Occupational health and safety (OHS) regulatory agencies have existed for decades, originally with an enforcement role but increasingly aimed to prevention and education. It is fair to say the “2nd generation” of OHS regulators in Australia appeared in the 1980s. It is also fair to expect to be able to readily access the corporate memory and prosecutorial activity of the regulators, particularly since the growth in the Internet. Very recently WorkSafe Victoria reviewed its online database of OHS prosecutions excising prosecution summaries prior to 2012. This decision is a major weakening of the “state of knowledge” about workplace safety in this State, a decision that some have described as outrageous. How can one learn from mistakes if those mistakes are not made available?
Prosecution Summary Database
- provide an outline of the cause on a workplace incident;
- list who the employer/employee/offender was who had responsibility for workplace health and safety;
- state the financial, or other, penalty awarded by the Courts.
In this new world of Work Health and Safety (WHS) laws and due diligence, it also provided an easy way of verifying the OHS legal history of whoever was tendering or applying for work and contracts.
As SafetyAtWorkBlog has mentioned previously, not all Court decisions on workplace safety offences are reported. The WorkSafe database was one of the few sources of Magistrate Court decisions on OHS breaches. Now, without physically attending a Court hearing, decisions of these Courts may occur without anyone reporting them.
Steve Bell, a Senior Associate at Herbert Smith Freehills told SafetyAtWorkBlog that:
“The prosecution results database provided duty-holders and their legal teams with an invaluable database of the prosecutions of, and penalties imposed on, businesses in Victoria. It provided businesses with a good understanding of the likely impact of a breach of health and safety laws, and struck me as a central plank in the general deterrence which can be afforded by such prosecutions.
To reduce the history of prosecutions to a mere 12 months will significantly curtail the benefit afforded by the database, and generally reduce the state of knowledge in Victoria about safety matters. It seems to me to be entirely inconsistent with the corporate objectives of a safety regulator.
Many health and safety matters are determined in the Magistrates’ Court, and so by removing the existing database this may mean that the only reliable source of truth regarding those prosecutions has now been withdrawn.”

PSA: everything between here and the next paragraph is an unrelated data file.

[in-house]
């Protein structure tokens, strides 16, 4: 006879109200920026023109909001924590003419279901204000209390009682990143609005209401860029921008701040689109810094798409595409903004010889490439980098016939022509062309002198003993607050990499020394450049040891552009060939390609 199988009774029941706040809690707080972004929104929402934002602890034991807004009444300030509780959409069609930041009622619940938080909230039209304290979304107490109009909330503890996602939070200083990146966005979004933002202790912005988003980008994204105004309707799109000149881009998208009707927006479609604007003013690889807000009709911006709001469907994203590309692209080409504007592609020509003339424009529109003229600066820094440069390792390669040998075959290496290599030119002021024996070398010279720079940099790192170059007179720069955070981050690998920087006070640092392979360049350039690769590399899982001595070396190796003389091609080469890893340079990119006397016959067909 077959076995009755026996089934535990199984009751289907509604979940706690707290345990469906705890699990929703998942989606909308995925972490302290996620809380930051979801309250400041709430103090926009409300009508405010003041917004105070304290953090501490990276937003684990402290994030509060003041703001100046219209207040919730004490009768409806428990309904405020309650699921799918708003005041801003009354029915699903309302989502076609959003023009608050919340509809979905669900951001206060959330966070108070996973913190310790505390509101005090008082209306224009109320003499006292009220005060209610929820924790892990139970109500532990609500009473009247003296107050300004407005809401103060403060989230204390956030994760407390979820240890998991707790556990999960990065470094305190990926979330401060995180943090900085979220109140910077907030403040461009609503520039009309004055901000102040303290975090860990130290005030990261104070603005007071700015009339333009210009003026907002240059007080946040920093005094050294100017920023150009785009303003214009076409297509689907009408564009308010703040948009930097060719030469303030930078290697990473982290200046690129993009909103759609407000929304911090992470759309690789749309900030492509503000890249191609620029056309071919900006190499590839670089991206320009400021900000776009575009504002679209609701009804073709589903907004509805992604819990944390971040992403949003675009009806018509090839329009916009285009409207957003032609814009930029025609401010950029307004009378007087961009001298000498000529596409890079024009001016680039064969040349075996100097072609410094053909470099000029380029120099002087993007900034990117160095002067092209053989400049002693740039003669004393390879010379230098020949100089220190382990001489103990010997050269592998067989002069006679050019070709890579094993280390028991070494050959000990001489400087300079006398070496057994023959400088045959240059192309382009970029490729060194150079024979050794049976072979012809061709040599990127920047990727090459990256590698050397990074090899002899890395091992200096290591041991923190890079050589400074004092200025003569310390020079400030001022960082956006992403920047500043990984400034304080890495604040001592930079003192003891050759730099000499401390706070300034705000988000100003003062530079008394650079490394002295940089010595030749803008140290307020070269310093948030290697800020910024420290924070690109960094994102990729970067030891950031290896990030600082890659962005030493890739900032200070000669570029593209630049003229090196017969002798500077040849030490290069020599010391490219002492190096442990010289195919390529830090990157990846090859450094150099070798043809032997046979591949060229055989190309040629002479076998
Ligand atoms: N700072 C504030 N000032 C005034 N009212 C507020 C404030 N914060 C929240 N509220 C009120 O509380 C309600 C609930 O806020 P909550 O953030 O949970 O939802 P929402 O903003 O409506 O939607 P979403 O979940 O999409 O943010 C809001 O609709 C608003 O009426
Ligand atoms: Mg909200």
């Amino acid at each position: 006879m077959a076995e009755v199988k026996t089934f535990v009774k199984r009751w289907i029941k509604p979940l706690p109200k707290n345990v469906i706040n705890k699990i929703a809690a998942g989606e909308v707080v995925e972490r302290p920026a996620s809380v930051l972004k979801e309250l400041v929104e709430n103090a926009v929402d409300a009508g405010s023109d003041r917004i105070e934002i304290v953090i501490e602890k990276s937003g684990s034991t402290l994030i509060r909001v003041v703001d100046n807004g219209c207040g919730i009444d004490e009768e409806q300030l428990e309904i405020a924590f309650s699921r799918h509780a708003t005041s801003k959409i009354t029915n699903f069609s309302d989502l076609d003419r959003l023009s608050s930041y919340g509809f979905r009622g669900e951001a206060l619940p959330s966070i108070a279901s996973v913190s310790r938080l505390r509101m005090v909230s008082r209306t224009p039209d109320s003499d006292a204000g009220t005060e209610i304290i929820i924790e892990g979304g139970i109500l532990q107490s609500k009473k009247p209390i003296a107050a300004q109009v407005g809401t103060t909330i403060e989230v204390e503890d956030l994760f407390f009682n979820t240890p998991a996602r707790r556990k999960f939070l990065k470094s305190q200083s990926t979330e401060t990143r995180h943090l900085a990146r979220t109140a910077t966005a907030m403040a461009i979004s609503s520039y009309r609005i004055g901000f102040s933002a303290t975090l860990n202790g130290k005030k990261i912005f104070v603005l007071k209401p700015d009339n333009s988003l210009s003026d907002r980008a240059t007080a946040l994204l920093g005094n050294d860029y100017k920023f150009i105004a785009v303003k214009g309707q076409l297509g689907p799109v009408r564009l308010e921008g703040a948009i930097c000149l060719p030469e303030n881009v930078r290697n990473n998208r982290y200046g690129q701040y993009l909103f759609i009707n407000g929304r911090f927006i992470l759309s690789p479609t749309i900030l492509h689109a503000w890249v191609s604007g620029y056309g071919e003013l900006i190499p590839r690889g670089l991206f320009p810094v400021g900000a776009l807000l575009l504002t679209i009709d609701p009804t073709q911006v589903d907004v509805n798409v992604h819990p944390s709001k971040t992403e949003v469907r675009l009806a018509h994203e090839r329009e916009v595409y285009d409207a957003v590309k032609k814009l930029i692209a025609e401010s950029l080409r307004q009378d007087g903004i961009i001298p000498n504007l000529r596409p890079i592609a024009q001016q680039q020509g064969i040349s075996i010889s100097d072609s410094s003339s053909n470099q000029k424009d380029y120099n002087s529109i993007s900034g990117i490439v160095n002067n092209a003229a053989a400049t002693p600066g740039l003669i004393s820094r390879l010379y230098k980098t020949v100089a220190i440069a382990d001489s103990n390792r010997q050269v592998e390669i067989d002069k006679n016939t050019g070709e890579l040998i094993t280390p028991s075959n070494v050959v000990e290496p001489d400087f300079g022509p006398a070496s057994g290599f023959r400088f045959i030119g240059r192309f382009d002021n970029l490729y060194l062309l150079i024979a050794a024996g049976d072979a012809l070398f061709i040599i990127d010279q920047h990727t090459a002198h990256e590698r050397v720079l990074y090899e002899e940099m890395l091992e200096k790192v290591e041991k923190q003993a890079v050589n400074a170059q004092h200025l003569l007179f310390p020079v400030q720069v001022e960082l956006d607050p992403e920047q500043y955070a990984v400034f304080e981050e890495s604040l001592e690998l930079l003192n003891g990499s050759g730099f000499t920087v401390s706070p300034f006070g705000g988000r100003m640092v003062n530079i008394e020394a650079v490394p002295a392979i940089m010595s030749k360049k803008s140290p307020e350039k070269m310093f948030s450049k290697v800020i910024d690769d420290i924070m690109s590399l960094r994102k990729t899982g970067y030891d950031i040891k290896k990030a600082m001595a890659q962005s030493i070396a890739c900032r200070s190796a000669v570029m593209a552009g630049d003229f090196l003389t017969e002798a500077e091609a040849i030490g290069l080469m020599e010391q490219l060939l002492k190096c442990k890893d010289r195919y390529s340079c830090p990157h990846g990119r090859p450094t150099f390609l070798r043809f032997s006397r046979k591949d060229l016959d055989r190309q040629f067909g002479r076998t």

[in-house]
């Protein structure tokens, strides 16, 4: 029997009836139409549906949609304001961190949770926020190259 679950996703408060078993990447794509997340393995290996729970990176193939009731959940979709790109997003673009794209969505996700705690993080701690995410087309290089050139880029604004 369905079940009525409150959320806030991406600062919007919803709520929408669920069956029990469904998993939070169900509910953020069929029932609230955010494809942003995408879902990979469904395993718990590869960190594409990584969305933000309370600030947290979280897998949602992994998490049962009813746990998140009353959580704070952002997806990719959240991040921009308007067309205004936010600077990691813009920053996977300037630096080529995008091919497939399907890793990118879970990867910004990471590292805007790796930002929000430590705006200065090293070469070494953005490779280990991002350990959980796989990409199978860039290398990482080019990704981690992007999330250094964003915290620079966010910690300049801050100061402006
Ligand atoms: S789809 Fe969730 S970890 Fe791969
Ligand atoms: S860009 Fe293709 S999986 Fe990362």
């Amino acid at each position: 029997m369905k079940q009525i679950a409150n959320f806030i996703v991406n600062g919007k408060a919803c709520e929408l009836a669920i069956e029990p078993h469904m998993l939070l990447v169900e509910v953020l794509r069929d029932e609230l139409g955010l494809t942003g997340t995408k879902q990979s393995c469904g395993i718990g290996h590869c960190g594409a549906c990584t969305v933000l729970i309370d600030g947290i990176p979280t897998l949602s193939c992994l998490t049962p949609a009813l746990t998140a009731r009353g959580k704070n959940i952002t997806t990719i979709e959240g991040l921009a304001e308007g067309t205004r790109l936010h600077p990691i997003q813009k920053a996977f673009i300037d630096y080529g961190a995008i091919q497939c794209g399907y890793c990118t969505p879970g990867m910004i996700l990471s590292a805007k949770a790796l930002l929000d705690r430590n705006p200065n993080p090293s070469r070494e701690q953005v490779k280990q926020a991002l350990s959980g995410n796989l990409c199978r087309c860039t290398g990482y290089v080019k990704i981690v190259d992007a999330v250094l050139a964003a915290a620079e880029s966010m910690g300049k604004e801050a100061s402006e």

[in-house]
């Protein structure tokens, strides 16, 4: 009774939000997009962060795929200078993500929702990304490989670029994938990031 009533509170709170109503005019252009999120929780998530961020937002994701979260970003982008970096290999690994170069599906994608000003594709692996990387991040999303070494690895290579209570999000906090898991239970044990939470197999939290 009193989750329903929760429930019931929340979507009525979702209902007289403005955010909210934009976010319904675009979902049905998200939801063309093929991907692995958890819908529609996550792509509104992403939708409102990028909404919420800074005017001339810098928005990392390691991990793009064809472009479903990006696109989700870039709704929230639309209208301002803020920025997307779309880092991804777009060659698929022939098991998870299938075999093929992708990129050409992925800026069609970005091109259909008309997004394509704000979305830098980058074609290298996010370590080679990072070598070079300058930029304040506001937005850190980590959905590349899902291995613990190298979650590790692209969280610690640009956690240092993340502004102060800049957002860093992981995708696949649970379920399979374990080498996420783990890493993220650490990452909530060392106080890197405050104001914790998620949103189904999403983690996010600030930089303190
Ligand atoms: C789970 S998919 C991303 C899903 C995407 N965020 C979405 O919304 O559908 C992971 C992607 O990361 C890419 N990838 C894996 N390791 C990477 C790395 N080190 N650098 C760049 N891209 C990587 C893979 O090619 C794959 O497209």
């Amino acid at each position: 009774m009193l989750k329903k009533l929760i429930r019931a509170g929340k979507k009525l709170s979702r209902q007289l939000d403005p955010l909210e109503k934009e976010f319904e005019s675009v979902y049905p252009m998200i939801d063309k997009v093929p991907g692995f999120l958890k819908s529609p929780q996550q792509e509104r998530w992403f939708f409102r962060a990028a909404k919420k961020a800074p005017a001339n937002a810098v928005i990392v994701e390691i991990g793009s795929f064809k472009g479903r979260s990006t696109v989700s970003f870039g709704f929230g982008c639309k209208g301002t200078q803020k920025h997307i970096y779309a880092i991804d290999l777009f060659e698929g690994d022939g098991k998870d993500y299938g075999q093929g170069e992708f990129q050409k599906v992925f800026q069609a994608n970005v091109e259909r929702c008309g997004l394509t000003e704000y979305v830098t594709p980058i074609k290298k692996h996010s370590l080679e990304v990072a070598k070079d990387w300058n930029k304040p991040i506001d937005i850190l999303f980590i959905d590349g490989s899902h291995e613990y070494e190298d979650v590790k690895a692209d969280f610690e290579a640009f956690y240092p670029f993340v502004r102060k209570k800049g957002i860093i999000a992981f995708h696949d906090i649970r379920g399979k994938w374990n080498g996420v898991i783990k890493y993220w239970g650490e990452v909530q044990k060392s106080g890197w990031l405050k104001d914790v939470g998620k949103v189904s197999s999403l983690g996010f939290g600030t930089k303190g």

WorkSafe Victoria was approached for comment on the changes to the database and the response was:
“In 2012, we became aware that information contained about prosecutions on our website was not complete. Once identified, the page with the information on prosecution results was removed until it could be rectified.
The new webpage was relaunched this week and provides information on all successful prosecutions backdated to the start of 2012. While it does not have the same functionality as the obsolete webpage, the updated webpage is accurate, which has always been our key priority.
We are always looking at ways to improve the WorkSafe website and feedback from employers, workers and other members of the community will be considered in any future upgrade.”
Without knowing the incompleteness and inaccuracies specifically it is difficult to argue. However the removal of a search capacity for the database is a mistake as it increases the time needed to look manually for the information needed, and increased productivity and decreasing red tape is becoming a hallmark of the Victorian Government. For instance, if one was to wish to search for all prosecutions involving machine guarding, the WorkSafe Victoria database does not help.
To provide some indication of the size of the information change, below is the text of current a prosecution summary of Ranges Tree Services Pty Ltd:
“On 8 August 2011, a worker was injured whilst tree lopping. On 7 December 2012, Ranges Tree Services Pty Ltd was convicted and fined $15,000 and ordered to pay costs in the sum of $4,409.00. (Ringwood Magistrates’ Court)”
Here is a prosecution summary from 2002 concerning a Stephen Booth:
“Date of Offence: 15 November 2001
Date of Prosecution: 31 October 2002 at Mildura Magistrates’ Court
Magistrate: Raffaele Barberio
A mobile crane on hire to the defendant tipped over while removing a palm tree from a Mildura caravan park. The crane boom collapsed to the ground, narrowly missing a cabin and a toilet block.
The crane operator suffered broken ribs when he fell from the tipping crane. There was no dogman present at the time of the lift because Mr Booth had told the hiring company, Mildura Crane Hire Pty Ltd, that he was experienced in the removal of palm trees and did not require a dogman. The crane operator, Robert Twaddle, did not check that Mr Booth held a certificate of competency as a dogman.
Breach of the Occupational Health and Safety Act 1985, section 22.
The magistrate said there was no reason why health and safety requirements in the rural community should be less than in the city. The defendant’s excuses were insufficient to absolve him.
Result: Convicted and fined $7,500 plus $1,720 costs.” (page 12)
It is clear to determine which summary provides the most useful information on hazard control and consequences of poor management.
The 2002 text comes from the Prosecutions 2002 publication still available on the WorkSafe site under Publications. Hard/PDF copies of these reports remain available but only for the years 1999-2006 (download them all while you can). In the 2002 publication the then Executive Director of WorkSafe Victoria, John Merritt, explained the purpose of the summaries.